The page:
Even after he missed the first eight races of his final NASCAR Sprint Cup season as a driver, there wasn’t much worry about whether Tony Stewart would be able to make up enough ground to finish in the top 30, the first of two prerequisites for getting into the season-ending Chase for the Cup.
The other prerequisite — winning a race — was the greater unknown.
Sunday afternoon, Stewart took care of it, edging Denny Hamlin to take the checkered flag in the Toyota/Save Mart 350 at Sonoma.
The victory — which saw the Columbus native get passed by Hamlin on the final lap of the road course, only to take back the lead on the last turn — snapped a winless drought that spanned just over three years, dating back to a June 2, 2013, triumph at Dover, Delaware.
More importantly, it likely sets the stage for Stewart to close his career in fairy-tale fashion.
The win moved him up from 35th to 32nd in the Sprint Cup standings, just nine points back of the all-important No. 30 position with 10 races left before the 10-race Chase for the Cup begins in September.
Given his current trajectory — Stewart has put together his two best weekends of the year back to back — there’s really no reason to doubt that the No. 14 car will be in the Chase. The pressure, essentially, is off.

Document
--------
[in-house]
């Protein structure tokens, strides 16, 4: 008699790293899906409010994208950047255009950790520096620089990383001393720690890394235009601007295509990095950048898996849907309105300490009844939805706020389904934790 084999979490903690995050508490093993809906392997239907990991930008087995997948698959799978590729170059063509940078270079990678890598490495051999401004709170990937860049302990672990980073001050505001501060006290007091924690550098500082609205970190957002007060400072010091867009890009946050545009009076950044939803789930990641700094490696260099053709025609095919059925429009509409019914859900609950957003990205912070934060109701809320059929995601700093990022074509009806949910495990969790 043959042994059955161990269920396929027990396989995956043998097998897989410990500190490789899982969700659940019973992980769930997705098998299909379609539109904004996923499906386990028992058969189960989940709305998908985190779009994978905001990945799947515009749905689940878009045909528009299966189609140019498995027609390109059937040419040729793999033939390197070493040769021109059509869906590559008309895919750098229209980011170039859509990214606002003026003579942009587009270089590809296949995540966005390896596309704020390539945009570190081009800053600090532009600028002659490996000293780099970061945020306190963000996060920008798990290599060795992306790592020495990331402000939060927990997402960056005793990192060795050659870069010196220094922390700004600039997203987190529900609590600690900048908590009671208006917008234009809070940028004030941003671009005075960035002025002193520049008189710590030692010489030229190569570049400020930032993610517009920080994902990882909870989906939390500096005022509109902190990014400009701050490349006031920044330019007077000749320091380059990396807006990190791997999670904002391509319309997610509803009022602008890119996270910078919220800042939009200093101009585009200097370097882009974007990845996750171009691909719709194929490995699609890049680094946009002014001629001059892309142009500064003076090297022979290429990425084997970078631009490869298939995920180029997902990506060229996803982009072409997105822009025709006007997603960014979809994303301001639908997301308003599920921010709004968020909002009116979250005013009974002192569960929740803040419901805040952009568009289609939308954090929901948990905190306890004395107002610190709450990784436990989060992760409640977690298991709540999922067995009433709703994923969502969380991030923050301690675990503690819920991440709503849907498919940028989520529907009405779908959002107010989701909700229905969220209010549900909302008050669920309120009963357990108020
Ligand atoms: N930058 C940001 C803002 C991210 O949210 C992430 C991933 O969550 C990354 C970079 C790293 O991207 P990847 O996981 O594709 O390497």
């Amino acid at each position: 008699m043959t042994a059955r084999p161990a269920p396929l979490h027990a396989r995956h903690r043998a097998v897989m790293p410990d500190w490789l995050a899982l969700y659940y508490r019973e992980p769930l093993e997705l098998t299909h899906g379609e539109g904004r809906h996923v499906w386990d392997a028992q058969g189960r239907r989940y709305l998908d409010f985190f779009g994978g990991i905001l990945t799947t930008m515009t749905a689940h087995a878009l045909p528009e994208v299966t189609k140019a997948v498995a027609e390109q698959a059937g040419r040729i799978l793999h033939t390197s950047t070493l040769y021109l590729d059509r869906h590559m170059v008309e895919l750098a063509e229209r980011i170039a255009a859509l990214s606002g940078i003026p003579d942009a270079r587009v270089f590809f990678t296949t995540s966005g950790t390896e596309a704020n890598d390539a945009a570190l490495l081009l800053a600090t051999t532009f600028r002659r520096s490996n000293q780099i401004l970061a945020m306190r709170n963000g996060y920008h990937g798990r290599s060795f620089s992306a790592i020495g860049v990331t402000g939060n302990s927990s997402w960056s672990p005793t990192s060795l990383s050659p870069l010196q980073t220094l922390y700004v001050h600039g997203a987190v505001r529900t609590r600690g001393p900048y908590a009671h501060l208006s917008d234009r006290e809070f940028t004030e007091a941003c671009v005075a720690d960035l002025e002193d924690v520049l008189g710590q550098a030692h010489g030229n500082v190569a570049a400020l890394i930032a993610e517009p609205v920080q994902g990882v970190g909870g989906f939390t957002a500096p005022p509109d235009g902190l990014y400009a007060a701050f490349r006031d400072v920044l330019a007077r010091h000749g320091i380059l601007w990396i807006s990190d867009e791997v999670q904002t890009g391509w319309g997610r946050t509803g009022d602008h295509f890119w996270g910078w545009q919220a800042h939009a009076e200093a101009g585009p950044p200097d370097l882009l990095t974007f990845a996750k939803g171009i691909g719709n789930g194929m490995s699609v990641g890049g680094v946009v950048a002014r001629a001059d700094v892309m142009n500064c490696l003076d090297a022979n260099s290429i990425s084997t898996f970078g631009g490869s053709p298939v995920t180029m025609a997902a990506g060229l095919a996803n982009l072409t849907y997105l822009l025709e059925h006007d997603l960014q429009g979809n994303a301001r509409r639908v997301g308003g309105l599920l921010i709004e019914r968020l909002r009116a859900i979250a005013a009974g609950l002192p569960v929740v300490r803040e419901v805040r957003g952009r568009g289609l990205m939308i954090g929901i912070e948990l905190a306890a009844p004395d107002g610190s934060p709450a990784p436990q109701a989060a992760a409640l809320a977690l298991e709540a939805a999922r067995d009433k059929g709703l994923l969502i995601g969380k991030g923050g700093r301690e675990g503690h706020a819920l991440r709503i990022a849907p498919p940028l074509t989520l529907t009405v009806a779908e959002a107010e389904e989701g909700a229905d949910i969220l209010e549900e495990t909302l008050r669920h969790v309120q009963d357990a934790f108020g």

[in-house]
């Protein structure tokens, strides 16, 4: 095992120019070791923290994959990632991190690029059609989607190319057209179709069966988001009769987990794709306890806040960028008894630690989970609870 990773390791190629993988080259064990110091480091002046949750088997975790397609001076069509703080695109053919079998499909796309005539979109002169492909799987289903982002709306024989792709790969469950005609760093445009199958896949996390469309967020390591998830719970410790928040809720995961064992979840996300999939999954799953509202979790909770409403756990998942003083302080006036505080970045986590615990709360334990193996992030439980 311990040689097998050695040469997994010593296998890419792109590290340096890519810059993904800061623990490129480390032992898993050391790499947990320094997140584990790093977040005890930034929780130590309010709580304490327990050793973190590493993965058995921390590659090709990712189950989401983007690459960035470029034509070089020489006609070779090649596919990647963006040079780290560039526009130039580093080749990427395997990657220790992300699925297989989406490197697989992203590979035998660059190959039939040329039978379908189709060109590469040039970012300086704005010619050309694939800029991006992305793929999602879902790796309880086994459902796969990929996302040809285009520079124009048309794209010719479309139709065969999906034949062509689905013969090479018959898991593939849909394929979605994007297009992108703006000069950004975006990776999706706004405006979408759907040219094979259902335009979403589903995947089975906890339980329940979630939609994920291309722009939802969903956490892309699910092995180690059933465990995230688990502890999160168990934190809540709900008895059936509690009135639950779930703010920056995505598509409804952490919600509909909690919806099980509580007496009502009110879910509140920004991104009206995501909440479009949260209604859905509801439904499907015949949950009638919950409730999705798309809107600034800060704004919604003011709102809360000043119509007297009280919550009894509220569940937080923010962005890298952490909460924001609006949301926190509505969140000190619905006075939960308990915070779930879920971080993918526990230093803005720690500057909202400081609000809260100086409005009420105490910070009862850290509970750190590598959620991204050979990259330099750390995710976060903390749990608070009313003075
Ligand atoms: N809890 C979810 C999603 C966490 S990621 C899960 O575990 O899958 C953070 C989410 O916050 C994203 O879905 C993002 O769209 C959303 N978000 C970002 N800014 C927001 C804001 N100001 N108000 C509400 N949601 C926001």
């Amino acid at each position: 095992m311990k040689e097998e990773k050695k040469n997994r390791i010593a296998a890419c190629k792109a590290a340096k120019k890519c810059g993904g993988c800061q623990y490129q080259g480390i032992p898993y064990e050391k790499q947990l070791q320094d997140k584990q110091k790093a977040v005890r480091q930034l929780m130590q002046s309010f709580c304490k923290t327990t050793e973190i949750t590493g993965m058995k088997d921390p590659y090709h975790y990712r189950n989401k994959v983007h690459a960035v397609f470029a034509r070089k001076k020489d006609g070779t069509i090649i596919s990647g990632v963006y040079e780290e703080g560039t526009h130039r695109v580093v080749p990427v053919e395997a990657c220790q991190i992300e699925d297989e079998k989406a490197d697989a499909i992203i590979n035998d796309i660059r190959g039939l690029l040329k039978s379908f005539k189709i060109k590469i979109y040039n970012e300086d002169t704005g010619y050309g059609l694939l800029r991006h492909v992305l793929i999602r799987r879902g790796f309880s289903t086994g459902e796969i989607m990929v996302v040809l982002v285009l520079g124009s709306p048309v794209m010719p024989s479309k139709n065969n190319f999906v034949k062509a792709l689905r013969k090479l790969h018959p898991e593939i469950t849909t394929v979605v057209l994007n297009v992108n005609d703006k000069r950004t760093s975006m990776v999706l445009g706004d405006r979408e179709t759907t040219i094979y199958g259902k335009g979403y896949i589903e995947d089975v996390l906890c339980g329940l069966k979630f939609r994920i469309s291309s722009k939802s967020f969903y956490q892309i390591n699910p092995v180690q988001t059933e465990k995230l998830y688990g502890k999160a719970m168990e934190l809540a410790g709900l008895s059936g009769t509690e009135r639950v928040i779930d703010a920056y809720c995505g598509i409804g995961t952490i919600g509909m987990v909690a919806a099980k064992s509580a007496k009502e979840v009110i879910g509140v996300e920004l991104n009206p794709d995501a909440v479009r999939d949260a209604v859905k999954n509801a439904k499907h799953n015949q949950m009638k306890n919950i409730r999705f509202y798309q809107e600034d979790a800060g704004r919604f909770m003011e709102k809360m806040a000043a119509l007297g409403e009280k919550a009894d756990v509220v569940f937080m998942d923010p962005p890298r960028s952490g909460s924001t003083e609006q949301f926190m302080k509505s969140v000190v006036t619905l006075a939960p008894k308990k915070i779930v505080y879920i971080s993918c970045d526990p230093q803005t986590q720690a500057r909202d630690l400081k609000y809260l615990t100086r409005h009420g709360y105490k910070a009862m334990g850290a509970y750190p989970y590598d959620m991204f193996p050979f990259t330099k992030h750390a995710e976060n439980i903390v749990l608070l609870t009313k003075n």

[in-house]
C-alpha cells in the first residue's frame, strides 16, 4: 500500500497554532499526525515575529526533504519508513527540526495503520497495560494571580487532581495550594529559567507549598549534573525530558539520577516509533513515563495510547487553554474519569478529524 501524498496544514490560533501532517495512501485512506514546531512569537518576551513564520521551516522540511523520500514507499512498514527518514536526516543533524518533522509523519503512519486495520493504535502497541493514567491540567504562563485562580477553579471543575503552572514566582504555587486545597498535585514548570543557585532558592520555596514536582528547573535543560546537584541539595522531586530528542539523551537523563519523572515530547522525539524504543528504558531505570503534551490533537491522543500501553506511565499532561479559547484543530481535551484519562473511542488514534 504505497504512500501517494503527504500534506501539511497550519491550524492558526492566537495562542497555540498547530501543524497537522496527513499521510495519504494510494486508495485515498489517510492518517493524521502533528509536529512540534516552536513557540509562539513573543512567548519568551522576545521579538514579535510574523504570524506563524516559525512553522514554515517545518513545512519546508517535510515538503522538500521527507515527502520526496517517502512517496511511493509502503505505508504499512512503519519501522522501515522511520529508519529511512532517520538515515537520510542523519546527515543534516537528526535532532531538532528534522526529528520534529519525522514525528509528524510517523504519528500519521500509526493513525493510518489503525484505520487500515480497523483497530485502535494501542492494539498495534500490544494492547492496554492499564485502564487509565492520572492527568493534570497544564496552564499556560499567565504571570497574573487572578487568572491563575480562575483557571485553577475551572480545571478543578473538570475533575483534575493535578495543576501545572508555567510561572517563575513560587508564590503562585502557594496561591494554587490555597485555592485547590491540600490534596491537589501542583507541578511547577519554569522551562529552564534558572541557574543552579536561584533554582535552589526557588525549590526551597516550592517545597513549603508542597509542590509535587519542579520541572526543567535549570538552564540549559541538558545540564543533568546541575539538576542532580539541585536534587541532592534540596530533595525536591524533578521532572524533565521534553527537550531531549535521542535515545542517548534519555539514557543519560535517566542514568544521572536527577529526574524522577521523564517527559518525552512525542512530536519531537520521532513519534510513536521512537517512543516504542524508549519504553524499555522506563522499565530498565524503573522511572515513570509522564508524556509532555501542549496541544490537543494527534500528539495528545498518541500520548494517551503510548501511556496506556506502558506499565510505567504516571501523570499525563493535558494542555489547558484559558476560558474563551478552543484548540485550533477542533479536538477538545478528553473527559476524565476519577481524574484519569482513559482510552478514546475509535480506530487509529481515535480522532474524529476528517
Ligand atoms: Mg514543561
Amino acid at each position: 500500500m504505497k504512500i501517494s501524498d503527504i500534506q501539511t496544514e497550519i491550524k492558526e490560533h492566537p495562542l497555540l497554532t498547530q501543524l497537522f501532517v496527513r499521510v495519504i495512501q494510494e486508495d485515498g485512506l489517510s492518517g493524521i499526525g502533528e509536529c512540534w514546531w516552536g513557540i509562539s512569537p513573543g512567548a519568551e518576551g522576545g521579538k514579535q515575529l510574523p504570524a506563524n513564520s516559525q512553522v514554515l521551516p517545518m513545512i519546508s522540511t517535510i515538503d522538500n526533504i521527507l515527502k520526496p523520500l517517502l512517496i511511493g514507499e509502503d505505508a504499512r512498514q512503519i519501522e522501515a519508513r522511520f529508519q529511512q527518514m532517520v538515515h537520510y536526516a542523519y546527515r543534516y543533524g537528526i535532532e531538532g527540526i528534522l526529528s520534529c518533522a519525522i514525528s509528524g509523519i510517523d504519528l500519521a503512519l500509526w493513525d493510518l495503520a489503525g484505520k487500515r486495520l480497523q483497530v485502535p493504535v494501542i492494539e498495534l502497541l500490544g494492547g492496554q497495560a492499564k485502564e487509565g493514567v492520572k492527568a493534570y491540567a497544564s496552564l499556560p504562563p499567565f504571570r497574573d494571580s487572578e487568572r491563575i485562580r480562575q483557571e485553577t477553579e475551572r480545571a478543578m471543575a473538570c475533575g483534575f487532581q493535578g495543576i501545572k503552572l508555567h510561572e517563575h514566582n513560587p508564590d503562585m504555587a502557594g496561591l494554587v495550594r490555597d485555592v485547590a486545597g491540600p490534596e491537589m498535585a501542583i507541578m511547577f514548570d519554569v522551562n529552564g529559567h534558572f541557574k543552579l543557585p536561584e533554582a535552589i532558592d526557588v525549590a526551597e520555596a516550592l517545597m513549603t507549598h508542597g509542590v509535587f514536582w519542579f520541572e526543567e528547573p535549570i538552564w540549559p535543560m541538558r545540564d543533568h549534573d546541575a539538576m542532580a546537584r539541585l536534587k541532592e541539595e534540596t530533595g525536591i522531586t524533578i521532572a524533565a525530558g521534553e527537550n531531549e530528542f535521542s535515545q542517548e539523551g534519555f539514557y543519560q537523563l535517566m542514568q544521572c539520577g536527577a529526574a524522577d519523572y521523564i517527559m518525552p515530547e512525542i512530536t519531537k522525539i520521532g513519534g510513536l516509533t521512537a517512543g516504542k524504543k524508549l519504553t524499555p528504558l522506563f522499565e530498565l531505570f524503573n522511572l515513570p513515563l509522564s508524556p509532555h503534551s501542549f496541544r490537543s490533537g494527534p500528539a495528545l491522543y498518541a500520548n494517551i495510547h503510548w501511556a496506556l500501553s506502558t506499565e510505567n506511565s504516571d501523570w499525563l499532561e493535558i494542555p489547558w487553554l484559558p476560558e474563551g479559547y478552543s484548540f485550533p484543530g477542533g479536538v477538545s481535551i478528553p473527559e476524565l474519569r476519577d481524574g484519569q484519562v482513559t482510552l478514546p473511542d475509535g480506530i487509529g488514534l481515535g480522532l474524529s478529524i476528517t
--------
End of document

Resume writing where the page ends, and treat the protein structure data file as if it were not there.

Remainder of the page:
Now, Stewart can enjoy the rest of his final ride and set himself up to do what so few sports figures are able to do — walk away on top.
Going out as a champion is the ultimate storybook ending, and almost nobody does it. John Elway and Peyton Manning went out as Super Bowl winners, but such cases are incredibly rare — usually, athletes don’t know when to quit (Wizards’ Jordan, I’m looking in your direction).
Stewart doesn’t seem like the kind of guy who will try to hang around too long. He’ll still be heavily involved in racing, sure. But I don’t get the sense that his Sprint Cup retirement will end up being as temporary as so many others.
Which is good, because this final run could be a fun one. Can “Smoke” close out with a fourth Cup championship? It’s certainly in play — and there’s a neat blueprint that’s already been laid out for Stewart to follow.
Remember last year, when Kyle Busch missed the first 11 races and came back to win the Chase? His first win during that comeback run came at — you guessed it — Sonoma.
Might history repeat itself? We’ll just have to wait and see. But the journey there just got a heck of a lot more interesting.
Strap in, folks. This is about to get good.
Ryan O’Leary is the sports editor for The Republic. He can be reached at firstname.lastname@example.org.